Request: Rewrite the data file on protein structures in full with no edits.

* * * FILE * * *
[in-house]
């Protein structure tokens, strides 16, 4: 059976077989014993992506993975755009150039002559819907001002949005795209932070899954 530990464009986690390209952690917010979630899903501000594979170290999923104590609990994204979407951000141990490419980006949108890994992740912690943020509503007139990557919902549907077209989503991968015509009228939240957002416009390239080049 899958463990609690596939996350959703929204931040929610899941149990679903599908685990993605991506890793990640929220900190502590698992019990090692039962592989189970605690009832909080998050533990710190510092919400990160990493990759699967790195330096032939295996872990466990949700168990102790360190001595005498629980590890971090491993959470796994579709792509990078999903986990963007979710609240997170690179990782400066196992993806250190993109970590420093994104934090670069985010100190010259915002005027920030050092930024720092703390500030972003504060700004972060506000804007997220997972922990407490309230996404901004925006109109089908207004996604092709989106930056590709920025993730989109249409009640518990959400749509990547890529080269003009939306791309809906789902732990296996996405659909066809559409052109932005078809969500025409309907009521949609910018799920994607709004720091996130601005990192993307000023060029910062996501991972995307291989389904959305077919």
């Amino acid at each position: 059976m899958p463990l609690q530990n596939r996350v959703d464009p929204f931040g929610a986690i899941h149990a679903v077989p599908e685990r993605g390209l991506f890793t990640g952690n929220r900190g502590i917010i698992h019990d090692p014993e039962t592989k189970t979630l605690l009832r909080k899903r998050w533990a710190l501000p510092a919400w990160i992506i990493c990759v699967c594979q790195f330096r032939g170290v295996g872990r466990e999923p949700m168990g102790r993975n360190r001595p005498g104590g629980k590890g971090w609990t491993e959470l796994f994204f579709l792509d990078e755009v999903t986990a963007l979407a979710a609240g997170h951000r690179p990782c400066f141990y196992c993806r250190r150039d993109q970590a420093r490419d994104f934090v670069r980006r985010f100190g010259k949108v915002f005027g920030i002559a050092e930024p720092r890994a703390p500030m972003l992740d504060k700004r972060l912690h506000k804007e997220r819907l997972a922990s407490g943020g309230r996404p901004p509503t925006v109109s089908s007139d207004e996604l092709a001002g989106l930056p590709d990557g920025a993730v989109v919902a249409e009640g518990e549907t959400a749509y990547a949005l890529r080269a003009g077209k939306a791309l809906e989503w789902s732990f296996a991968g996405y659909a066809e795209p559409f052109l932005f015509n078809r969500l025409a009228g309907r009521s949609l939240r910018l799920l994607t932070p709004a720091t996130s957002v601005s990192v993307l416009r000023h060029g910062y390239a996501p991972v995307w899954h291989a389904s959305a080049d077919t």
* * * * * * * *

[in-house]
């Protein structure tokens, strides 16, 4: 059976077989014993992506993975755009150039002559819907001002949005795209932070899954 530990464009986690390209952690917010979630899903501000594979170290999923104590609990994204979407951000141990490419980006949108890994992740912690943020509503007139990557919902549907077209989503991968015509009228939240957002416009390239080049 899958463990609690596939996350959703929204931040929610899941149990679903599908685990993605991506890793990640929220900190502590698992019990090692039962592989189970605690009832909080998050533990710190510092919400990160990493990759699967790195330096032939295996872990466990949700168990102790360190001595005498629980590890971090491993959470796994579709792509990078999903986990963007979710609240997170690179990782400066196992993806250190993109970590420093994104934090670069985010100190010259915002005027920030050092930024720092703390500030972003504060700004972060506000804007997220997972922990407490309230996404901004925006109109089908207004996604092709989106930056590709920025993730989109249409009640518990959400749509990547890529080269003009939306791309809906789902732990296996996405659909066809559409052109932005078809969500025409309907009521949609910018799920994607709004720091996130601005990192993307000023060029910062996501991972995307291989389904959305077919």
């Amino acid at each position: 059976m899958p463990l609690q530990n596939r996350v959703d464009p929204f931040g929610a986690i899941h149990a679903v077989p599908e685990r993605g390209l991506f890793t990640g952690n929220r900190g502590i917010i698992h019990d090692p014993e039962t592989k189970t979630l605690l009832r909080k899903r998050w533990a710190l501000p510092a919400w990160i992506i990493c990759v699967c594979q790195f330096r032939g170290v295996g872990r466990e999923p949700m168990g102790r993975n360190r001595p005498g104590g629980k590890g971090w609990t491993e959470l796994f994204f579709l792509d990078e755009v999903t986990a963007l979407a979710a609240g997170h951000r690179p990782c400066f141990y196992c993806r250190r150039d993109q970590a420093r490419d994104f934090v670069r980006r985010f100190g010259k949108v915002f005027g920030i002559a050092e930024p720092r890994a703390p500030m972003l992740d504060k700004r972060l912690h506000k804007e997220r819907l997972a922990s407490g943020g309230r996404p901004p509503t925006v109109s089908s007139d207004e996604l092709a001002g989106l930056p590709d990557g920025a993730v989109v919902a249409e009640g518990e549907t959400a749509y990547a949005l890529r080269a003009g077209k939306a791309l809906e989503w789902s732990f296996a991968g996405y659909a066809e795209p559409f052109l932005f015509n078809r969500l025409a009228g309907r009521s949609l939240r910018l799920l994607t932070p709004a720091t996130s957002v601005s990192v993307l416009r000023h060029g910062y390239a996501p991972v995307w899954h291989a389904s959305a080049d077919t």